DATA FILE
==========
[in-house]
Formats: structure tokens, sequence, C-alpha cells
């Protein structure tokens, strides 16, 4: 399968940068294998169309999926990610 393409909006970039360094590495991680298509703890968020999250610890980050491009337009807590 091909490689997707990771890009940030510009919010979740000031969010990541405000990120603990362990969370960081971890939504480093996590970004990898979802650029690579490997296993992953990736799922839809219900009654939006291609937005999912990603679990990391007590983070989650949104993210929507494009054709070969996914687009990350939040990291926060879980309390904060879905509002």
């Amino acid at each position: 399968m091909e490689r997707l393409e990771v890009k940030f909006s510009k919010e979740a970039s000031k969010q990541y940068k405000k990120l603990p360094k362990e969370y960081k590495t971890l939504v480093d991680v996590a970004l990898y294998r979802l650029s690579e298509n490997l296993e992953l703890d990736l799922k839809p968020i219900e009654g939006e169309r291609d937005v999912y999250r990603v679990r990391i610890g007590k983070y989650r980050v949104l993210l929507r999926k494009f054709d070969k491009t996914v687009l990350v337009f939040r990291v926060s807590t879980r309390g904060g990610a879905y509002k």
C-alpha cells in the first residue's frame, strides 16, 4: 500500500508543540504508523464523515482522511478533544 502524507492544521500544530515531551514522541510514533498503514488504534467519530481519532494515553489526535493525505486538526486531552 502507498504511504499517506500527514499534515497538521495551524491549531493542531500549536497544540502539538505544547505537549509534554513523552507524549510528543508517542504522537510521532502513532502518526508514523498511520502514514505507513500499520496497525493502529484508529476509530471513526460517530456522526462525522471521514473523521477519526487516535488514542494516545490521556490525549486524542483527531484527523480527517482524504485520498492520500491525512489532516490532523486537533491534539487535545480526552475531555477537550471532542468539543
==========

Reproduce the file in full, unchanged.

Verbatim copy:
[in-house]
Formats: structure tokens, sequence, C-alpha cells
């Protein structure tokens, strides 16, 4: 399968940068294998169309999926990610 393409909006970039360094590495991680298509703890968020999250610890980050491009337009807590 091909490689997707990771890009940030510009919010979740000031969010990541405000990120603990362990969370960081971890939504480093996590970004990898979802650029690579490997296993992953990736799922839809219900009654939006291609937005999912990603679990990391007590983070989650949104993210929507494009054709070969996914687009990350939040990291926060879980309390904060879905509002």
């Amino acid at each position: 399968m091909e490689r997707l393409e990771v890009k940030f909006s510009k919010e979740a970039s000031k969010q990541y940068k405000k990120l603990p360094k362990e969370y960081k590495t971890l939504v480093d991680v996590a970004l990898y294998r979802l650029s690579e298509n490997l296993e992953l703890d990736l799922k839809p968020i219900e009654g939006e169309r291609d937005v999912y999250r990603v679990r990391i610890g007590k983070y989650r980050v949104l993210l929507r999926k494009f054709d070969k491009t996914v687009l990350v337009f939040r990291v926060s807590t879980r309390g904060g990610a879905y509002k």
C-alpha cells in the first residue's frame, strides 16, 4: 500500500508543540504508523464523515482522511478533544 502524507492544521500544530515531551514522541510514533498503514488504534467519530481519532494515553489526535493525505486538526486531552 502507498504511504499517506500527514499534515497538521495551524491549531493542531500549536497544540502539538505544547505537549509534554513523552507524549510528543508517542504522537510521532502513532502518526508514523498511520502514514505507513500499520496497525493502529484508529476509530471513526460517530456522526462525522471521514473523521477519526487516535488514542494516545490521556490525549486524542483527531484527523480527517482524504485520498492520500491525512489532516490532523486537533491534539487535545480526552475531555477537550471532542468539543